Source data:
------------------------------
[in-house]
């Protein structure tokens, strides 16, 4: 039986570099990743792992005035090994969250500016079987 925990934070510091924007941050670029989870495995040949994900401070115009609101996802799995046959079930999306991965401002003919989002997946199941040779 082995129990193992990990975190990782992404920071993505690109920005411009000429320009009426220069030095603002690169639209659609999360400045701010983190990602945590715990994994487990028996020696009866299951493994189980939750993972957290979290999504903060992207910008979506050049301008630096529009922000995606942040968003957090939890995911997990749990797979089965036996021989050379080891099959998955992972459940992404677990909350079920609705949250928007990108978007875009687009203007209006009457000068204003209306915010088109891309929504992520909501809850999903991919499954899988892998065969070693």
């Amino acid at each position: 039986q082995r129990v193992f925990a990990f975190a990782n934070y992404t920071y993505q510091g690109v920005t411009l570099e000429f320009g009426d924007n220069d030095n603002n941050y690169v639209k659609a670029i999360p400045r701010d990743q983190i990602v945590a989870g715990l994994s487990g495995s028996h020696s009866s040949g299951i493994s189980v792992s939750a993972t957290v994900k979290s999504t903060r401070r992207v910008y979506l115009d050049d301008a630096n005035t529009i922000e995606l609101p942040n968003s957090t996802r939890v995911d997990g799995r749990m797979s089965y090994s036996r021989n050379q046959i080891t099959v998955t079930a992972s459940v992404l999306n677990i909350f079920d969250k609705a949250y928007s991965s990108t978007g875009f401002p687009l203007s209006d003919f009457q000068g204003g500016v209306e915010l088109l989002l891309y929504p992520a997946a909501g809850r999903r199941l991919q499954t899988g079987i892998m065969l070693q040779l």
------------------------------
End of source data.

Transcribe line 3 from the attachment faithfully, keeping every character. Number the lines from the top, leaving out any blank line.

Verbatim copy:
């Amino acid at each position: 039986q082995r129990v193992f925990a990990f975190a990782n934070y992404t920071y993505q510091g690109v920005t411009l570099e000429f320009g009426d924007n220069d030095n603002n941050y690169v639209k659609a670029i999360p400045r701010d990743q983190i990602v945590a989870g715990l994994s487990g495995s028996h020696s009866s040949g299951i493994s189980v792992s939750a993972t957290v994900k979290s999504t903060r401070r992207v910008y979506l115009d050049d301008a630096n005035t529009i922000e995606l609101p942040n968003s957090t996802r939890v995911d997990g799995r749990m797979s089965y090994s036996r021989n050379q046959i080891t099959v998955t079930a992972s459940v992404l999306n677990i909350f079920d969250k609705a949250y928007s991965s990108t978007g875009f401002p687009l203007s209006d003919f009457q000068g204003g500016v209306e915010l088109l989002l891309y929504p992520a997946a909501g809850r999903r199941l991919q499954t899988g079987i892998m065969l070693q040779l």